• Business was booming: one escort who says she typically gets two inquiries a weekend got 15 requests in the pre-primary weekend.
  • Their primary season clientele is a bit older than normal—”40s through mid-60s, compared with mostly twentysomething regulars” and “they’ve clearly done this before.”
  • They seemed more nervous than other clients, because “the stakes are higher when you’re working for a possible future president” but “all practiced impeccable manners.”
  • One escort “typically enjoy[s] the company of Democrats more, just because I feel like our views line up a lot more.”
Source:
STATE VS. FEDERAL
Restoring Some Sanity to Encryption
2 hours ago
WHY WE CARE

No matter where you stand on mandating companies to include a backdoor in encryption technologies, it doesn’t make sense to allow that decision to be made on a state level. “The problem with state-level legislation of this nature is that it manages to be both wildly impractical and entirely unenforceable,” writes Brian Barrett at Wired. There is a solution to this problem. “California Congressman Ted Lieu has introduced the ‘Ensuring National Constitutional Rights for Your Private Telecommunications Act of 2016,’ which we’ll call ENCRYPT. It’s a short, straightforward bill with a simple aim: to preempt states from attempting to implement their own anti-encryption policies at a state level.”

Source:
STAFF PICKS
What the Current Crop of Candidates Could Learn from JFK
2 hours ago
WHY WE CARE

Much has been made of David Brooks’s recent New York Times column, in which confesses to missing already the civility and humanity of Barack Obama, compared to who might take his place. In NewYorker.com, Jeffrey Frank reminds us how critical such attributes are to foreign policy. “It’s hard to imagine Kennedy so casually referring to the leader of Russia as a gangster or a thug. For that matter, it’s hard to imagine any president comparing the Russian leader to Hitler [as] Hillary Clinton did at a private fund-raiser. … Kennedy, who always worried that miscalculation could lead to war, paid close attention to the language of diplomacy.”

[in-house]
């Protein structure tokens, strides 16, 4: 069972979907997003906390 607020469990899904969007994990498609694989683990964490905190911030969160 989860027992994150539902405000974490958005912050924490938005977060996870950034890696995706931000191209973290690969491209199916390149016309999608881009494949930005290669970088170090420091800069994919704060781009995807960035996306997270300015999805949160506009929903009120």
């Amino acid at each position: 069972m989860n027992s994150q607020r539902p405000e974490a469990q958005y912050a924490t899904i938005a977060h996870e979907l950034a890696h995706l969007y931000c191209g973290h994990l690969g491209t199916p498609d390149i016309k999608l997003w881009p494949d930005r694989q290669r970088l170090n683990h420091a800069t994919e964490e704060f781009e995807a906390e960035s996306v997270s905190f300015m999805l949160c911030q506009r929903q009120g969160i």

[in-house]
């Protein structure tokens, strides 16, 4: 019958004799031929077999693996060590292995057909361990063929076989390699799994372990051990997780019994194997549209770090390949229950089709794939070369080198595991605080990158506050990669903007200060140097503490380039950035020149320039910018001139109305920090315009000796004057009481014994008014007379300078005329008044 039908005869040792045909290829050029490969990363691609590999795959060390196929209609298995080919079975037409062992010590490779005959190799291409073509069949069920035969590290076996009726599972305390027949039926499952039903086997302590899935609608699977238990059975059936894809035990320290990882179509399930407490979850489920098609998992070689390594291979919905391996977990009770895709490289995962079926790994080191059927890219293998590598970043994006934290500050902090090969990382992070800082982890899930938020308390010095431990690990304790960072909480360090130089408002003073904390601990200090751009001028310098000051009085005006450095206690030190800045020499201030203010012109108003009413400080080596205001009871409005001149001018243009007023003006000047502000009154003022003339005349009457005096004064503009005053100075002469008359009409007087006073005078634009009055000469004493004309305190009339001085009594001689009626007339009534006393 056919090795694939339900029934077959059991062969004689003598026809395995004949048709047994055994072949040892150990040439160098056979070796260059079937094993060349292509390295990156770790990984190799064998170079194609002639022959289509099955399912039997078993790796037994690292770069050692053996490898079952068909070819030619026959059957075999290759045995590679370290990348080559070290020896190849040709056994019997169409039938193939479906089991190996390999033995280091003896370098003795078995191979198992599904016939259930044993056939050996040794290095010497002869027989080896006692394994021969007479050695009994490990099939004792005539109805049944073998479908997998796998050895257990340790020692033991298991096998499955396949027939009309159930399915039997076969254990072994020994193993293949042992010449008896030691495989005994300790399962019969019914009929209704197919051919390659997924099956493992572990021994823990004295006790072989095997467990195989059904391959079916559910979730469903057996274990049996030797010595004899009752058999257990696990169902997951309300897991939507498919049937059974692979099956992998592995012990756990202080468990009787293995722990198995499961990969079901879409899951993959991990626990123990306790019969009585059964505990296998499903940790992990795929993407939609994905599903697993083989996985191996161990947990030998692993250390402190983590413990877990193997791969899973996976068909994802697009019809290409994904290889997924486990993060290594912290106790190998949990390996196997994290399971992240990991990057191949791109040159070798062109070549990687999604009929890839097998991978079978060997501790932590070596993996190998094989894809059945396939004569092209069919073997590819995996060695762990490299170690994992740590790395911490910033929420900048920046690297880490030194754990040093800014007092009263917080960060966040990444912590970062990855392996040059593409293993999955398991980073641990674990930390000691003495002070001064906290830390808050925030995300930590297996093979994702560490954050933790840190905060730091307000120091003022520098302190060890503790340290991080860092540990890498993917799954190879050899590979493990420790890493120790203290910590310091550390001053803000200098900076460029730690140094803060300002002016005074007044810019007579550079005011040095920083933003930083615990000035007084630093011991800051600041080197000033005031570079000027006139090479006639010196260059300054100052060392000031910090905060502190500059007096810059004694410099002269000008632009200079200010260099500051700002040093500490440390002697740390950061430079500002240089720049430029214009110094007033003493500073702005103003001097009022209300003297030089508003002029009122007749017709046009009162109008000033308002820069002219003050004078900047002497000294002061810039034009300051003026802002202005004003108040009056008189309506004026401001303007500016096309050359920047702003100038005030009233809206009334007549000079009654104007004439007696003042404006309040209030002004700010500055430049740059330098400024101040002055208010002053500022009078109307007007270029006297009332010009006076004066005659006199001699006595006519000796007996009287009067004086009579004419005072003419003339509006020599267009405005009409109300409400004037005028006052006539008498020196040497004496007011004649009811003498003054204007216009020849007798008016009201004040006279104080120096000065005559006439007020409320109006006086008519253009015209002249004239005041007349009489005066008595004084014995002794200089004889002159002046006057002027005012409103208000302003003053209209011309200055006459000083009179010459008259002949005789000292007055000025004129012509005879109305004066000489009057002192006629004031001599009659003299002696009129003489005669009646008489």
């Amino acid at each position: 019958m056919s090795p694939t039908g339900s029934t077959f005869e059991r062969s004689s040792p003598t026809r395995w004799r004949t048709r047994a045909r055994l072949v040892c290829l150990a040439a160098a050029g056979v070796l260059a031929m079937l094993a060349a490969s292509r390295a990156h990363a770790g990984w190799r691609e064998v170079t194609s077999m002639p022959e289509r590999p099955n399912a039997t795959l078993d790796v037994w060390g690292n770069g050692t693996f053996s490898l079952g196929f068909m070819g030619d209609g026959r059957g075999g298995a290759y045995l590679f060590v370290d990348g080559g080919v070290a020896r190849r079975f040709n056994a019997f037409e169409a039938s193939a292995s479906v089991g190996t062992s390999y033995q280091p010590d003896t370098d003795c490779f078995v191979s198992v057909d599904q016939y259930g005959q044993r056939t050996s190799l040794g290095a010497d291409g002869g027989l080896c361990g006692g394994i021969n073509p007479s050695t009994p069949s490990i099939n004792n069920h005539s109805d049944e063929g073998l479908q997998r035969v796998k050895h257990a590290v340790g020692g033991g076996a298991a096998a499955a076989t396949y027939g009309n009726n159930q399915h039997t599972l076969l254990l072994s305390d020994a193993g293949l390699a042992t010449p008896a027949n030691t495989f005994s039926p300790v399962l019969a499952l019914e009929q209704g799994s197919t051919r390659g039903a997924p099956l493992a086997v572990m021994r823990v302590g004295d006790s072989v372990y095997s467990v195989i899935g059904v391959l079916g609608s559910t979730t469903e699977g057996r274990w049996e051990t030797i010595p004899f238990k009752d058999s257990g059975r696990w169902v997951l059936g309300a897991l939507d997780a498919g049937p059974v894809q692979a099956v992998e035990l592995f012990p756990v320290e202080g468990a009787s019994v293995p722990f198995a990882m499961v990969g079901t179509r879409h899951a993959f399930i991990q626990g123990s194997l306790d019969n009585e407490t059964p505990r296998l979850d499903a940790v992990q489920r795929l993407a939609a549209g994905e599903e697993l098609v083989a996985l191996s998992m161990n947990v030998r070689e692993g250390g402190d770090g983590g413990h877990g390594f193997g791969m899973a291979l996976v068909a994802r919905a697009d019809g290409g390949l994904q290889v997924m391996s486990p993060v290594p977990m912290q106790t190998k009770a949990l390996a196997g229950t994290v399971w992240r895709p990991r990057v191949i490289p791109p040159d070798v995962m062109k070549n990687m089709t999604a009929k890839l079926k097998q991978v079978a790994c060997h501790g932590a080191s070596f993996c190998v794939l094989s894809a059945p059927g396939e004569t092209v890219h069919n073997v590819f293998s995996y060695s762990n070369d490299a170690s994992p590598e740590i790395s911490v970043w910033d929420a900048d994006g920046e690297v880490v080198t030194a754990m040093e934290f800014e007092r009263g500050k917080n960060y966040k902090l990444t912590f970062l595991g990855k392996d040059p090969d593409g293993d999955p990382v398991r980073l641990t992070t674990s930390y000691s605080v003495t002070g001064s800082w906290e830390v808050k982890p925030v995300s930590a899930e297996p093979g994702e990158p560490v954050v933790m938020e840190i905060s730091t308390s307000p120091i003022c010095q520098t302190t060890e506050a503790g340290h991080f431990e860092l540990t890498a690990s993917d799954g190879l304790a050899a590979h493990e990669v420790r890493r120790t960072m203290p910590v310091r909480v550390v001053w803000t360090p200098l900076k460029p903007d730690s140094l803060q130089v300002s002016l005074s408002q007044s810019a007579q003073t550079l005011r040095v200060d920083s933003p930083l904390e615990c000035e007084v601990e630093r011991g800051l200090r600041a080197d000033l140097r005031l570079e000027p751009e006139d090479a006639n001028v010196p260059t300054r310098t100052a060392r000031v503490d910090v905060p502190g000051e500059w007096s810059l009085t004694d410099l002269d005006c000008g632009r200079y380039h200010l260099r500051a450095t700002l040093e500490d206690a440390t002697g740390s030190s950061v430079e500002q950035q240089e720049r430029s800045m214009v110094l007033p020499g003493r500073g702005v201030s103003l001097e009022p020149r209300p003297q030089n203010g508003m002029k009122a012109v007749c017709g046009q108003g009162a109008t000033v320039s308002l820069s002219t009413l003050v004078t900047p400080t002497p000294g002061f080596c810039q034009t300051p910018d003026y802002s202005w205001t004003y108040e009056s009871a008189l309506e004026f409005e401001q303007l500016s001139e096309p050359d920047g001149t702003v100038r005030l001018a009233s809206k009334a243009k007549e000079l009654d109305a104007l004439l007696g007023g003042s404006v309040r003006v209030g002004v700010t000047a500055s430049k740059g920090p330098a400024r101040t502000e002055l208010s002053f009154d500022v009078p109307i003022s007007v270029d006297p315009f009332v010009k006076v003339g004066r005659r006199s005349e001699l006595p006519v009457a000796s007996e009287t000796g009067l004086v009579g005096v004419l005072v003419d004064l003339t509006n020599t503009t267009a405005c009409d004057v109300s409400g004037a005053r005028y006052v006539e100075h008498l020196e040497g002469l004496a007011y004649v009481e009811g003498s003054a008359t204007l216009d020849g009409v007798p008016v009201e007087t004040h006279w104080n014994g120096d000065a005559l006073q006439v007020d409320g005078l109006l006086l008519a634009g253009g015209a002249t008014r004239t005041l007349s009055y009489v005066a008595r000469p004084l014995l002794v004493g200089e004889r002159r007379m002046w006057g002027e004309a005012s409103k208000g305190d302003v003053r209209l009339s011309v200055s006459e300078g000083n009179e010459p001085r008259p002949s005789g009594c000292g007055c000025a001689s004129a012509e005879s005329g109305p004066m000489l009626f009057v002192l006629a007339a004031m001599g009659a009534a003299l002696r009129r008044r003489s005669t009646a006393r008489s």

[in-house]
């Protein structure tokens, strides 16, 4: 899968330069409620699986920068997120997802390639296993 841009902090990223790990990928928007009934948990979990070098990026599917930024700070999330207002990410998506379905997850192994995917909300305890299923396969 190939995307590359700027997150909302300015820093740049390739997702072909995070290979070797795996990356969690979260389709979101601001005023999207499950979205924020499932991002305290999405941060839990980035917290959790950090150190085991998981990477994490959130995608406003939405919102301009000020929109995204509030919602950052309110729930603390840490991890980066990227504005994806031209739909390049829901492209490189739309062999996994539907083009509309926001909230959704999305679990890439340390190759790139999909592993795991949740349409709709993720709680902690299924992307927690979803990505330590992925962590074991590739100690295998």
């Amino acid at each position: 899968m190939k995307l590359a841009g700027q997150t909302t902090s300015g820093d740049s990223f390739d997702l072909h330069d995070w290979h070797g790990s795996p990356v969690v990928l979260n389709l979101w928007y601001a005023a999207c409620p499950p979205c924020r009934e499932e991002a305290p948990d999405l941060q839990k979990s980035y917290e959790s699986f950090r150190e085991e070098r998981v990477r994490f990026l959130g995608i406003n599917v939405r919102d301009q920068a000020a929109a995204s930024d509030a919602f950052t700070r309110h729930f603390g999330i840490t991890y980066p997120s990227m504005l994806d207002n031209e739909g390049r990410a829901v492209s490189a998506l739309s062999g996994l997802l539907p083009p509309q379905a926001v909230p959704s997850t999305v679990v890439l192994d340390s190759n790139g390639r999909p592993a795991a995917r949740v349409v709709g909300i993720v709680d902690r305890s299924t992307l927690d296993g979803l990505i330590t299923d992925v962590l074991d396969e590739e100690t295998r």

Source:
STAFF PICKS
Hillary Is Running Against the Bill of 1992
2 hours ago
WHY WE CARE

The New Covenant. The Third Way. The Democratic Leadership Council style. Call it what you will, but whatever centrist triangulation Bill Clinton embraced in 1992, Hillary Clinton wants no part of it in 2016. Writing for Bloomberg, Sasha Issenberg and Margaret Talev explore how Hillary’s campaign has “diverged pointedly” from what made Bill so successful: “For Hillary to survive, Clintonism had to die.” Bill’s positions in 1992—from capital punishment to free trade—“represented a carefully calibrated diversion from the liberal orthodoxy of the previous decade.” But in New Hampshire, Hillary “worked to juggle nostalgia for past Clinton primary campaigns in the state with the fact that the Bill of 1992 or the Hillary of 2008 would likely be a marginal figure within today’s Democratic politics.”

Source:
STAFF PICKS
Trevor Noah Needs to Find His Voice. And Fast.
3 hours ago
WHY WE CARE

At first, “it was pleasant” to see Trevor Noah “smiling away and deeply dimpling in the Stewart seat, the seat that had lately grown gray hairs,” writes The Atlantic‘s James Parker in assessing the new host of the once-indispensable Daily Show. But where Jon Stewart was a heavyweight, Noah is “a very able lightweight, [who] needs time too. But he won’t get any. As a culture, we’re not about to nurture this talent, to give it room to grow. Our patience was exhausted long ago, by some other guy. We’re going to pass judgment and move on. There’s a reason Simon Cowell is so rich. Impress us today or get thee hence. So it comes to this: It’s now or never, Trevor.”

Source:
×